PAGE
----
Some symptoms can feel a bit like the chicken or the egg scenario. Which one comes first? Anxiety and depression can be symptoms, but they can also be causes. Very often times one feeds into the other. You can’t sleep, so you feel anxious, so you worry about sleeping, which prevents you from sleeping, which leads to more anxiety, etc. It can feel like trying to win a race with your legs tied together, it just isn’t going to work.

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Causes of Sleep Deprivation

If these questions sound familiar, they might be some of causes behind your sleep deprivation/ Insomnia is a tricky disorder. Its causes can be as varied as the people experiencing them. We’ve already mentioned anxiety and depression. These are two huge ideas, especially for transient depression. Changes in jobs, schools, or money worries can be a giant factors, as well as emotionally devastating changes like the loss of a loved one or a relationship ending.

Irregular Work Schedule

Your work schedule can play into it. If you fly often, there’s a profound effect on your circadian rhythm. The circadian rhythm is how your body regulates its sleep-wake cycle. When you travel, it can throw this into fits.

Eating Too Late

Eating too late at night can also tie into insomnia. It may cause indigestion, discomfort, and bloating, all physical attributes that can keep you awake, but not only that acid indigestion can lead to chronic breathing problems. That, plus sleep apnea from sudden weight gain makes late night eating a huge factor in many insomnia cases.

Staring at Screens

Poor sleep habits may be the biggest factor in the twenty first century. While the digital age has brought us many innovations, it has also brought myriads of stressors. Blue light, emitted from all digital devices with screens, is a proven enemy of sleep. It sends signals to your brain to limit the creation of melatonin, the body’s natural sleep regulator.

While these symptoms and causes can feel overwhelming in the moment,
it’s important to know that you are in control of this situation. In the next section, we’ll deal with the possible remedies and cures that can work to treat your sleep disorders in any form they take.
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*Studies showed tumor growth accelerates 2-3x in laboratory animals who are sleep deprived
**This means you’ll feel hungry even if you’ve already eaten, impairing your sleep
***Even a single night of poor sleep can impact your ability to think, drive, function and perform clearly the next day

How to Sleep Better

In this section, we present possible treatments, cures, and remedies to overcome a disorder that will effect over 60 million Americans this year. It’s not overly dramatic to say that our country is in the midst of a sleep crisis. If this sleep epidemic is not impacting you directly, it surely impacts others in your life.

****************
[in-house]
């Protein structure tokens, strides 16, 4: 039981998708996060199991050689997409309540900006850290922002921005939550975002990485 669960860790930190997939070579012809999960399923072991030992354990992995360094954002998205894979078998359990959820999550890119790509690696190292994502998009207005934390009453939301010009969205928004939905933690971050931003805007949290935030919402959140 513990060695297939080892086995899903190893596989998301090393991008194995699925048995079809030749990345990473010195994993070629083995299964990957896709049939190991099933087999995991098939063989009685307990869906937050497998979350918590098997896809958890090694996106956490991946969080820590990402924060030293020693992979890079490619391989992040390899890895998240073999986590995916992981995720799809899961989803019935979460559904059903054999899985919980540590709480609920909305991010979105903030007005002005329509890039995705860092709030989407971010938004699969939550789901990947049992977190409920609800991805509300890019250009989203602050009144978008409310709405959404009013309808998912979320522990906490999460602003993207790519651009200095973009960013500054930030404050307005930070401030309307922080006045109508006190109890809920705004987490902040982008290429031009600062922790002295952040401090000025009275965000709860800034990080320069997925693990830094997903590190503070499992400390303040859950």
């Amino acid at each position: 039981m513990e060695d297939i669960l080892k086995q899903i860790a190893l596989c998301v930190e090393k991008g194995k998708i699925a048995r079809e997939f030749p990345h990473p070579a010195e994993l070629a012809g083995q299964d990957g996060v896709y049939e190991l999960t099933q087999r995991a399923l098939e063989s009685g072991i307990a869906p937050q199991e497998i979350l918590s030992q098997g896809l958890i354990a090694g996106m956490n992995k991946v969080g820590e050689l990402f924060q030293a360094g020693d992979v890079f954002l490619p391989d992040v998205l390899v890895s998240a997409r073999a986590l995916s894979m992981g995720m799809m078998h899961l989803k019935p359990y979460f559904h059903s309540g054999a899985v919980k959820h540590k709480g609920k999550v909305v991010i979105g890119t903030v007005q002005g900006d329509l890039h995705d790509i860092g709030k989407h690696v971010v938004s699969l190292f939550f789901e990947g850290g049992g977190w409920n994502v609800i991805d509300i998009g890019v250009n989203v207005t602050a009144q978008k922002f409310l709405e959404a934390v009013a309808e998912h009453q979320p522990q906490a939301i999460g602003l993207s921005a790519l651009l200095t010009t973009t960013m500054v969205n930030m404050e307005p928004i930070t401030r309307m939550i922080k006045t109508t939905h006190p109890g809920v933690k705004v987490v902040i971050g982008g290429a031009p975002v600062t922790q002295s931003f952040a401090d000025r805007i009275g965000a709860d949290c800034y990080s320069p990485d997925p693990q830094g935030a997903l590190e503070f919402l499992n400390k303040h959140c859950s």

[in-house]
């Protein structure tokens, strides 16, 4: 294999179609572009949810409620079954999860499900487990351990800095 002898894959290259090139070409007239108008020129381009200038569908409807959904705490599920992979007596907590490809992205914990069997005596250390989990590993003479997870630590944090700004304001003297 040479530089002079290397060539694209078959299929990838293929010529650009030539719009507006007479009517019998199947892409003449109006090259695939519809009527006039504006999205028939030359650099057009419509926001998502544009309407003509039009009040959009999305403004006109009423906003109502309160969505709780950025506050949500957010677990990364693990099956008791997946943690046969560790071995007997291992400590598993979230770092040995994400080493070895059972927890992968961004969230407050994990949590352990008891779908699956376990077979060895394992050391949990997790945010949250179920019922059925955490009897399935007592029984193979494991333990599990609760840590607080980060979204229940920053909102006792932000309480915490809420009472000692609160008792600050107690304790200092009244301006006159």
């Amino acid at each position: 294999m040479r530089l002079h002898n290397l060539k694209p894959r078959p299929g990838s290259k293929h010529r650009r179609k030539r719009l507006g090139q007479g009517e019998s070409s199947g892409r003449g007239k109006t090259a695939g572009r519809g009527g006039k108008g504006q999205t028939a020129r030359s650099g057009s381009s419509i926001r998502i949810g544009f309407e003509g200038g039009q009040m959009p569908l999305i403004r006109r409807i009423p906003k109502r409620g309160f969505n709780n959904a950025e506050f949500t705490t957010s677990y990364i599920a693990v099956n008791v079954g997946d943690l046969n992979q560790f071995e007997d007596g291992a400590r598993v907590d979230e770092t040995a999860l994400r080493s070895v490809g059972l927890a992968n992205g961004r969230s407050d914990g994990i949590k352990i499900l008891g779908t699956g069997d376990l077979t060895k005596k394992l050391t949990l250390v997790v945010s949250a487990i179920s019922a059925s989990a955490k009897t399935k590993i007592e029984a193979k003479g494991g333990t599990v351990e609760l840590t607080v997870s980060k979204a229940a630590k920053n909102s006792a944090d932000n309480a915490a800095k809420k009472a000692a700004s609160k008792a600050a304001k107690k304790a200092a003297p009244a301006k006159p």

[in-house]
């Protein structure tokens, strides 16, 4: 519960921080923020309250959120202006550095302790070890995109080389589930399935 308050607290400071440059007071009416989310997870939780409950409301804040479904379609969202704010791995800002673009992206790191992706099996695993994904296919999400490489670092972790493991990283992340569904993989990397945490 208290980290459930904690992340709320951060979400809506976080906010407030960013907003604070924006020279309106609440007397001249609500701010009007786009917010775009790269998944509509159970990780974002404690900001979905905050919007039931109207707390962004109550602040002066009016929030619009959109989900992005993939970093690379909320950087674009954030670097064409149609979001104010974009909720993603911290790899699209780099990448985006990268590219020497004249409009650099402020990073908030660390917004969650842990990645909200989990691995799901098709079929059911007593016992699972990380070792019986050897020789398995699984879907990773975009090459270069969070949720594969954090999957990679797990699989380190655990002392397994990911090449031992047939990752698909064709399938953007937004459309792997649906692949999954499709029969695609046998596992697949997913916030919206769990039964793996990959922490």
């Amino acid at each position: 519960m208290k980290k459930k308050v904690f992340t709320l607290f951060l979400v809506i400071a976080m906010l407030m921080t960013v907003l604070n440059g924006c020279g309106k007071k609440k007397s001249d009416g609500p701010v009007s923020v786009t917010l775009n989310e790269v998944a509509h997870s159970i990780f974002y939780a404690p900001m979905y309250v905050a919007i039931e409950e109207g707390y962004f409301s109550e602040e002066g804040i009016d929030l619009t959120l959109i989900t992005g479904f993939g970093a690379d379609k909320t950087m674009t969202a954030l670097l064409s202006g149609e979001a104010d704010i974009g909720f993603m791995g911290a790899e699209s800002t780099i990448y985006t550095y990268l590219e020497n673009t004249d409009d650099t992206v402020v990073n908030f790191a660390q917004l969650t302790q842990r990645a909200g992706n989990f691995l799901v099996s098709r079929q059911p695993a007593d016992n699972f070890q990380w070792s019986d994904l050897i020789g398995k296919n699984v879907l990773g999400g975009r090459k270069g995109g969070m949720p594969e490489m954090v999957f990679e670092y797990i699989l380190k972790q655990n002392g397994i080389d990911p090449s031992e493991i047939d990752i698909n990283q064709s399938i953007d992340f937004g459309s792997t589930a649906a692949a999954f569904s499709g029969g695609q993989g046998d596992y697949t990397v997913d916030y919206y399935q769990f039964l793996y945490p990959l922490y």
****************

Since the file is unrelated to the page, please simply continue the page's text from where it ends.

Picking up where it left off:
With more and more people every year complaining about their perceived lack of sleep, even as sleep scientists shows that the importance of eight hours is paramount, we are in need of ways to cope with a less and less sleep friendly world. So instead of tossing and turning all night, worried that you won’t get the sleep that you crave (and need), here are some proactive approaches you can take to make sure that your sleepless nights are minimized, and your mattress time is maximized.

First off, don’t worry.

It may sound silly, but anxiety is a huge enemy of sleep. If you find yourself staring up at the ceiling, worried about the sleep you aren’t getting, then it’s probably time to try something else. It’s a great idea to get up and walk around the room. It might sound weird, but try it. Listen to music, read a book, really anything that will get your mind off your anxiety. Once you feel like you’re drowsy again, lay down and see if that helps. You could be surprised at how quickly you see results from this simple method.

Add exercise and meditation
to your day.

The combination of exercise and meditation reduces cortisol, increases dopamine, manages weight gain, food cravings, and together helps reduce stress and anxiety which is one of top reason for sleep deprivation. Studies show that when people have regular exercise and sleep patterns they tend to sleep better and experience less insomnia and sleep deprivation. In order to get the most out of your exercise and meditation, people should avoid overly strenuous workouts right before bed and meditate instead.

Save your cardio for a morning wake up, and try a combination of yoga, stretching, and meditation to help you relax into evening sleep. Some people feel they can’t work out in the morning because they feel sore upon arising. Is your mattress too stiff or firm? Do you wake up with stiff back or muscles? NECTAR makes the most comfortable mattress so you can wake up feeling fresh and ready to tackle your day.

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Avoid cell phones and electronic devices before you sleep

The biggest way we sabotage our changes of good sleep is our cell phone - we hurt our ability to sleeping well by looking at our screens and leaving our phone charging on our bedside table. The combination of synthetic light before bed and notifications while we sleep stimulates our mind, preventing us from dropping into deep sleep cycles. One of the best ways to avoid sleep deprivation and insomnia is by staying off of electronics before bed. Try switching from a screen to a book, board game, bath, relaxing meditation, or any way that relaxes you without being plugged in.

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The proper mattress